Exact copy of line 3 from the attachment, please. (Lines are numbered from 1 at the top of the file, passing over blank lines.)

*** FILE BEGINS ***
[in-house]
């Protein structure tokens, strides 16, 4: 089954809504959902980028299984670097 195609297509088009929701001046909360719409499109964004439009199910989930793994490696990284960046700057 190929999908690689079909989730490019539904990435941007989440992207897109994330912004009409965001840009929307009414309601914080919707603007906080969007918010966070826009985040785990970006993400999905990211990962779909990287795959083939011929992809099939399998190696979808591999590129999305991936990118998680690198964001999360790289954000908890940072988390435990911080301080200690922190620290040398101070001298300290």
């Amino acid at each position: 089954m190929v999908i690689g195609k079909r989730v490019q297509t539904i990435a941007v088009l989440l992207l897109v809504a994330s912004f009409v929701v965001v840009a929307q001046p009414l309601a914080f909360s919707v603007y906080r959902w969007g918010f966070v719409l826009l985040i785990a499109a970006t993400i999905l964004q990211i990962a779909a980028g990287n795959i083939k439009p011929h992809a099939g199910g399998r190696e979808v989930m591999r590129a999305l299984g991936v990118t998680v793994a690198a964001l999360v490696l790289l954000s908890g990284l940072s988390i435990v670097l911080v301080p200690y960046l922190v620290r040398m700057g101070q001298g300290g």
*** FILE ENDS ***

């Amino acid at each position: 089954m190929v999908i690689g195609k079909r989730v490019q297509t539904i990435a941007v088009l989440l992207l897109v809504a994330s912004f009409v929701v965001v840009a929307q001046p009414l309601a914080f909360s919707v603007y906080r959902w969007g918010f966070v719409l826009l985040i785990a499109a970006t993400i999905l964004q990211i990962a779909a980028g990287n795959i083939k439009p011929h992809a099939g199910g399998r190696e979808v989930m591999r590129a999305l299984g991936v990118t998680v793994a690198a964001l999360v490696l790289l954000s908890g990284l940072s988390i435990v670097l911080v301080p200690y960046l922190v620290r040398m700057g101070q001298g300290g």